Change management first comes to mind as a means to keep errant, untested, unapproved code from entering production. But did you know that what is good for IT operations is good for developers, too?
Developers appreciate change management. They enjoy the change management benefits of Linus Torvald’s popular Git version control system http://git-scm.com/, which maintains successive versions of the code in question, and spawned GitHub https://github.com/ where developers share and network with their community. Perforce is another version management tool http://www.perforce.com/.
But what are the benefits to developers from change management as taken in the former sense? How does the same change management that protects the production environment help the coder?
Lightening Developer Workload
Change management saves developers a lot of work. Developers benefit by focusing on the work that stakeholders agreed on when discussing and scoping the project. These are the tasks that come from their lead developer, who receives it through proper channels.
When developers do this instead of accepting countless requests from managers for adds / changes that fall outside the scope of the project that leadership agreed on, they save themselves from potentially repeating their work to replace those unauthorized changes with the coding implementations that the team leader originally tasked them with. Developers save themselves and the customer many headaches by completing planned, authorized project items rather than the requests that undermine the corporate vision.
“Change that is not properly managed is destabilizing. Unapproved changes send ripples through every aspect of project task assignments. The ultimate outcomes are unpredictable,” says Steve McConnell, the oft-quoted author of “Code Complete” (Microsoft Press). And by the time upper-management hears of the scope creep and project dilution, the damage is far reaching.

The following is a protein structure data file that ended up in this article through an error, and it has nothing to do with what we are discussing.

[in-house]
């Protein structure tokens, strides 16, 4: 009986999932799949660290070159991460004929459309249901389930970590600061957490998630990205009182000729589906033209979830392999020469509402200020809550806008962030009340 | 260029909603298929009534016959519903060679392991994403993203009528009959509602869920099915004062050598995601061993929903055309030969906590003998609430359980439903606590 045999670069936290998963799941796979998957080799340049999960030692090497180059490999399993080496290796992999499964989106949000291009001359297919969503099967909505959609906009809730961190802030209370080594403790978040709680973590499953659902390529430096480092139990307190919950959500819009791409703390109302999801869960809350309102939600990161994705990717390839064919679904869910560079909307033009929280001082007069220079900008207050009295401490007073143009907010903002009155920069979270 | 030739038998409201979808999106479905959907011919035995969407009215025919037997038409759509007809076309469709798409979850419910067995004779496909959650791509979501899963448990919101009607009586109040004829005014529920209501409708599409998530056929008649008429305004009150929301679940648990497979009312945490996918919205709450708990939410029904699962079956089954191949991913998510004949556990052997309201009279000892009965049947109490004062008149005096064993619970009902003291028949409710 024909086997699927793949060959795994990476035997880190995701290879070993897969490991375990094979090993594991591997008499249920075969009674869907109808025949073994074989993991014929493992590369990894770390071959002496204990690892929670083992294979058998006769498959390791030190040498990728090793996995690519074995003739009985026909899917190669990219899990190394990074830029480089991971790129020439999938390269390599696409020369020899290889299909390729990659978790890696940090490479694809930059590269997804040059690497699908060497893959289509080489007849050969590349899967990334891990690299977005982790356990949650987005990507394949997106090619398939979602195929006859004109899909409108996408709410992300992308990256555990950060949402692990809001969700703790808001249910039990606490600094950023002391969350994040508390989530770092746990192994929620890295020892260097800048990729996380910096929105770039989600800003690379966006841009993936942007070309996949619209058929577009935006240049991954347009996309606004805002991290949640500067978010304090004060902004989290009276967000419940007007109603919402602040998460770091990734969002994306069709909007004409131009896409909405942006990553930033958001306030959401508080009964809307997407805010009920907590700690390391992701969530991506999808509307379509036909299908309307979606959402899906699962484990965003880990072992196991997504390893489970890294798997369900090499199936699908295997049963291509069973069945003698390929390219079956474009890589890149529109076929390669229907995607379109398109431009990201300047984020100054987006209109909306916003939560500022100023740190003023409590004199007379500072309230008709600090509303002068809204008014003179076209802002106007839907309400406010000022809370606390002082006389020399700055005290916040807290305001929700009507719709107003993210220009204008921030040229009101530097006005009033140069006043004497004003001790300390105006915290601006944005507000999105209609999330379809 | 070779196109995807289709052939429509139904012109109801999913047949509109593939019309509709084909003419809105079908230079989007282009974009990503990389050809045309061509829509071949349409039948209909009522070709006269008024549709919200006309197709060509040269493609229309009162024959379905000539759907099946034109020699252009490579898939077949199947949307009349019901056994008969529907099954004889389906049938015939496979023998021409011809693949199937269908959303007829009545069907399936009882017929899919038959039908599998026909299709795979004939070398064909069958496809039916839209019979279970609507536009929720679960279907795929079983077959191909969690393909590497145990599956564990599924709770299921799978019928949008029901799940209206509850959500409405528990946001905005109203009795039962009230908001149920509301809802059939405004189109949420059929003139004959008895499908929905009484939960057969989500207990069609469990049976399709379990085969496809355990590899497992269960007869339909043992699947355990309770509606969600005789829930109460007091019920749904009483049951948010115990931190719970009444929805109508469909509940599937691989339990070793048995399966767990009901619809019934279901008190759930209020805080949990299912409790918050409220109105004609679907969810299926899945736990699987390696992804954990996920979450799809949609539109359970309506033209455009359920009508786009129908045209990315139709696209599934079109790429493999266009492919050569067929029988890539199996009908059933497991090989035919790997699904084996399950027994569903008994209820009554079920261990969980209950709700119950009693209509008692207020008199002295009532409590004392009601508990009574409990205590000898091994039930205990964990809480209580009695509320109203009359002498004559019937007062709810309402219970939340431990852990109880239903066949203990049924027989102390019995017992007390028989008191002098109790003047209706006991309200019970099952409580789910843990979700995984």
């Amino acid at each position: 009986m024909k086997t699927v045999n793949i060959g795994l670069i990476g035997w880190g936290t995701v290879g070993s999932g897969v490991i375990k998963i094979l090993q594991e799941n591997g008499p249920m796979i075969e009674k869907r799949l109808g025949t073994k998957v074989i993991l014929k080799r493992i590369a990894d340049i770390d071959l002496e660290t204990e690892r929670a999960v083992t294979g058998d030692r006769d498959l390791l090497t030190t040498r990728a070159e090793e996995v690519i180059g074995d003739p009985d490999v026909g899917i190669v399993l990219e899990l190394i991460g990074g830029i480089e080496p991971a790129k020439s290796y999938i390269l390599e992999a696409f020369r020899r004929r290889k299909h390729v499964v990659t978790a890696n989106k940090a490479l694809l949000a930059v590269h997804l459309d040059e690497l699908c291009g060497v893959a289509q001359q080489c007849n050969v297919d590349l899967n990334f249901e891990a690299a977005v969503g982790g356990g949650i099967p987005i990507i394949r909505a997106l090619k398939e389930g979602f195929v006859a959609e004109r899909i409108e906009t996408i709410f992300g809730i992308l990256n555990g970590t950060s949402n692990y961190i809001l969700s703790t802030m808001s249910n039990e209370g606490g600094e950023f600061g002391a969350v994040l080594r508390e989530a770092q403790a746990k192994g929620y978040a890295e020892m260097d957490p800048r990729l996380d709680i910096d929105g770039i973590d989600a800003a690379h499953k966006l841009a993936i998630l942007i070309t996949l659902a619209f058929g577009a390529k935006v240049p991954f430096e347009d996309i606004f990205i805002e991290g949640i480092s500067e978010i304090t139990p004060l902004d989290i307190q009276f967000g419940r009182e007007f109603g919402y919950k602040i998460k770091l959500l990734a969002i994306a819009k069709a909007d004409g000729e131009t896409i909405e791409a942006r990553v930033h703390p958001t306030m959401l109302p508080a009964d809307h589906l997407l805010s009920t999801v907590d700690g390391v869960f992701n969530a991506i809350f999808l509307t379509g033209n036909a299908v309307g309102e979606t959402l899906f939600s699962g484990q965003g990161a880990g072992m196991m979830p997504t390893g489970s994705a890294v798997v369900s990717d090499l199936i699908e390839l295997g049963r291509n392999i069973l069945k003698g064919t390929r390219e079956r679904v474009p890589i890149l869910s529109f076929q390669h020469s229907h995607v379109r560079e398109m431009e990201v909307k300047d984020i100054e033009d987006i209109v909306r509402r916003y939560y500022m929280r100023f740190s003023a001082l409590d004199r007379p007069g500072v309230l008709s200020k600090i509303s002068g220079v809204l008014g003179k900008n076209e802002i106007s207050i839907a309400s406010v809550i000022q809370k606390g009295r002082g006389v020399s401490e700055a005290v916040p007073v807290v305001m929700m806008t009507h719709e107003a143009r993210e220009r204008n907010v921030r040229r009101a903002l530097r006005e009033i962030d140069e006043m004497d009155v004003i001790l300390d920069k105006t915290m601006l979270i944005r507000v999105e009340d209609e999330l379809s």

Yet, even stakeholders who felt they clearly communicated what they needed will come back at a project landmark or at mid-project to say that they require some feature that the development team is not addressing. This creates scope creep and additional person-hours that are out of the development team member’s hands. Clearly, developers see enough challenges such as this without managers visiting the developer’s cubicle once the project is in full swing, seeking adjustments for their users.
“But this duality is a specific phenomenon that I and the industry have seen. There is the official workload and then there is the unofficial plan and workload consisting of favors garnered from individual developers, which undermines the project manager, creating work that causes work to go on with the PM unaware,” says McConnell. Following change management protocols and project structure is necessary so the right hand (PM) knows what the left hand (developer) is doing.
Avoiding the Crossfire
“Developers get caught in the crossfire between unofficial requests and change management. The proper chain of command funnels down blame to the developer when their task X is not done. Yet that only happened because the VP of Sales came directly to the developer, saying he needed another feature,” says McConnell. Because the developer saw the VP as his superior, he felt he couldn’t say no. Suddenly, the developer has several bosses. As a result, development staff don’t get project tasks out on time. “This leads to prioritization of work that does not reflect the priorities of the organization,” says McConnell.
When a developer remains firm, however, sending the VP to the project manager or development team leader with any new requests, that can limit some of the crossfire.
The Joy of Completed Work
Another benefit to the developer in following change management protocols is the satisfaction of finished work, which is possible when they are not constantly changing direction. “Developers have a high desire to complete work successfully,” says McConnell. To not have to frequently change focus and to rather get work done day-to-day and week-to-week is very fulfilling for developers. “The Holy Grail for developers is to receive clear direction throughout the course of the project,” says McConnell. Developers like their work to move in a straight line. It is frustrating to change focus so often.
Developers are most motivated by the work itself. They are task-oriented people who enjoy the relief that comes with task completion. If the work is constantly redefined, that can be demotivating for them.
Coming Full Circle
“There are benefits to the developer from change management including improvements in productivity and morale. But the largest benefits accrue to the business. Change management gets things done by investing more time in moving in the right direction,” says McConnell.